President and CFO, PepsiCo
I’ve been on the phone this morning (and again this afternoon) with PepsiCo, and, once they finish their prepared script, their Public Relations staff sounds hesitant, puzzled. . . and scared.
They should be.
Let me see if I can help with the puzzled part. I’ve just finished reading a speech that business school students will be reading for years to come as a case study in how to keep your job, or not to, as the case may be. I’d bet money that Indra Nooyi won’t be keeping hers.
Here’s the background. Indra Nooyi, who is, for now, the President and CFO of PepsiCo, gave an address to the graduating class of Columbia Business School on Sunday. In the speech, she talked about America’s role in the world, using the hand as an analogy. Each finger of the hand was assigned a country: little finger, Africa; thumb, Asia; pointer finger, Europe (oh pu-leaze!); ring finger, South America; and middle finger — oh yes, that would be us: the United States.
Wes Martin, one of the graduates listening to this speech, was appalled, and wrote to Scott Johnson at Powerline about Nooyi’s “diatribe about how the US is seen as the middle finger to the rest of the world.”
Another Powerline reader, Rayne Steinberg, wrote in to verify Martin’s account: “Wes Martin’s report is 100% accurate. . . .It was rather shocking.”
Ms. Nooyi responded this morning in a “Message from Indra” on the PepsiCo website:
I refer to North America and particularly the U.S. as the middle finger because it is the longest and anchors every function the hand performs. The middle finger also is key to all the fingers working together effectively. That is how I view America’s place of importance in the world. . .The point of my analogy was to emphasize America’s leadership position. . . Unfortunately, my remarks at Columbia University were misconstrued and depicted in a different context as unpatriotic. Although nothing could be further from the truth, I regret any confusion or concern that I may have inadvertently created.
PepsiCo is trying valiantly to emphasize the “misconstrued” line. That word come up several times when I talked with them this morning. Terri Maini, a Consumer Relations Supervisor, told me, “I really think it was misconstrued.” In response to my follow-up questions, Donna Leskowski, Manager for Public Affairs, said much the same thing.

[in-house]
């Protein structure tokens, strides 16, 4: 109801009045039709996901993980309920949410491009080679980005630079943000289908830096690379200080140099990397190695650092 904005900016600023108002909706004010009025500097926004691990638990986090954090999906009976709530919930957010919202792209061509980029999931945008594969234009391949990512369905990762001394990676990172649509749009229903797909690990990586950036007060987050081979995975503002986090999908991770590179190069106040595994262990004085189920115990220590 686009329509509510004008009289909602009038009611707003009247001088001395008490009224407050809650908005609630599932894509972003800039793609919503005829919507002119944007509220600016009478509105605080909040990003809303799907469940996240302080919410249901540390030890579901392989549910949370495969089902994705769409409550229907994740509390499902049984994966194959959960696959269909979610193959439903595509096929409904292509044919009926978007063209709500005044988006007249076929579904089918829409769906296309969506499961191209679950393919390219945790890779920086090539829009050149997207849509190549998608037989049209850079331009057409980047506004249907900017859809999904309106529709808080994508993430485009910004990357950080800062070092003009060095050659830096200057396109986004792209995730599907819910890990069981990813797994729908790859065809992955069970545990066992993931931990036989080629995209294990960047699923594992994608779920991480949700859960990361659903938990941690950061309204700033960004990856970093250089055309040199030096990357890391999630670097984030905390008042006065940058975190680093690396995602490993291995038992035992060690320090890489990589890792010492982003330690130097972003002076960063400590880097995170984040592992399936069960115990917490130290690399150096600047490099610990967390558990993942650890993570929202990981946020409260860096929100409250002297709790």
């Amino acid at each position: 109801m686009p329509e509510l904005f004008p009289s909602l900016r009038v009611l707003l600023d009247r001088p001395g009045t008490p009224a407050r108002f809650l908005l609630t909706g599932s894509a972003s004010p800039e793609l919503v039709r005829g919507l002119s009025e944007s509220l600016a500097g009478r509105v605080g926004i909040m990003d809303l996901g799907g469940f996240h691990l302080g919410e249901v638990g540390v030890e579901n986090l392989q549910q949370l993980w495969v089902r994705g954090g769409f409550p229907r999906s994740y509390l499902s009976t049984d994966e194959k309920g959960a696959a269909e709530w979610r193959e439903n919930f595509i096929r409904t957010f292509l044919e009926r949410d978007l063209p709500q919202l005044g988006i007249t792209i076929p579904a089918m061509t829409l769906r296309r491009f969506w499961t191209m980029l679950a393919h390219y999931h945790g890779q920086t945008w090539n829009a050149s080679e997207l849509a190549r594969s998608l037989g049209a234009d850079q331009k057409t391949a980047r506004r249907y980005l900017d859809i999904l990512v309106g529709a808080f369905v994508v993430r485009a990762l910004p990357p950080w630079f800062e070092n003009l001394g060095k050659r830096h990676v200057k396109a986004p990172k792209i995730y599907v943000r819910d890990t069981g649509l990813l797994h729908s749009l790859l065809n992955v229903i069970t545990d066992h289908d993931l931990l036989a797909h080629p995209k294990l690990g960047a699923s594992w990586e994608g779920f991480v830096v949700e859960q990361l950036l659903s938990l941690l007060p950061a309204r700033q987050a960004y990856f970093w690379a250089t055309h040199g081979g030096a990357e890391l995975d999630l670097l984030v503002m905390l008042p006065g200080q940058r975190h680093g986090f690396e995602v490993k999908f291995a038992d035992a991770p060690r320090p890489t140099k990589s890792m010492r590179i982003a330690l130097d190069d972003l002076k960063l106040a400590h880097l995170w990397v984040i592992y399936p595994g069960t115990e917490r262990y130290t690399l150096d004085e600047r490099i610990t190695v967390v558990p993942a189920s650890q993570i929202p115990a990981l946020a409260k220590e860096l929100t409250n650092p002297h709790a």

One question I asked was: What is their speech clearance process? Did anyone in PepsiCo sign off on this speech? Did they really let Nooyi sally forth talking about America giving the world “the finger” and no one said, “Uh, boss, I think that’s a bad idea?”
That’s the question that got me kicked upstairs. Elaine Palmer, Director of External Affairs for PepsiCo, called a little while ago to answer my question. Turns out, “We were aware of the speech,” she said. Nooyi has given the speech, using the analogy many other times, says Palmer, and has gotten a good reception. “We believe it’s a positive message,” Palmer tried to emphasize, “her point was that there are people that don’t put out the best face. . . ”
Really? Now that’s a charming Commencement message: “Don’t be an Ugly American.”
Then Palmer conceded that “perhaps” there might have been parts of the speech “in hindsight” that were . . . her voice trailed off and she shifted into positive mode about Nooyi’s “unique perspective” as a naturalized American citizen.
Speaking to Palmer’s thread about Nooyi’s ability to challenge us all to rise to greater cultural sensitivity, I asked her if she thought there was any irony in Nooyi addressing the problems related to cross-cultural communication by talking about . . . the finger.
Well, she admitted tentatively, “the analogy might have been unfortunate.”
What’s unfortunate is owning Pepsi stock right now.
So is Nooyi being “misconstrued?” Do read the whole speech. There are several examples of “unfortunate” phraseology. I think the worst is when she launched into the Ugly American example of several US businessmen in a bar who were mocking Chinese toilets. Here’s Nooyi:
This incident should make it abundantly clear. These men were not giving China a hand. They were giving China the finger. This finger was red, white and blue and had “the United States” stamped all over it.
It’s too bad that Pepsi makes Gatorade, too, because we live at the ballfield, and the Dude likes it. And training for a marathon this summer, we would have been buying Gatorade by the gallon.
But, you know, I like Powerade just fine.
(Thanks to Donald Sensing.)
Roger Kimball observes that in giving a speech delivery counts as much as words. . .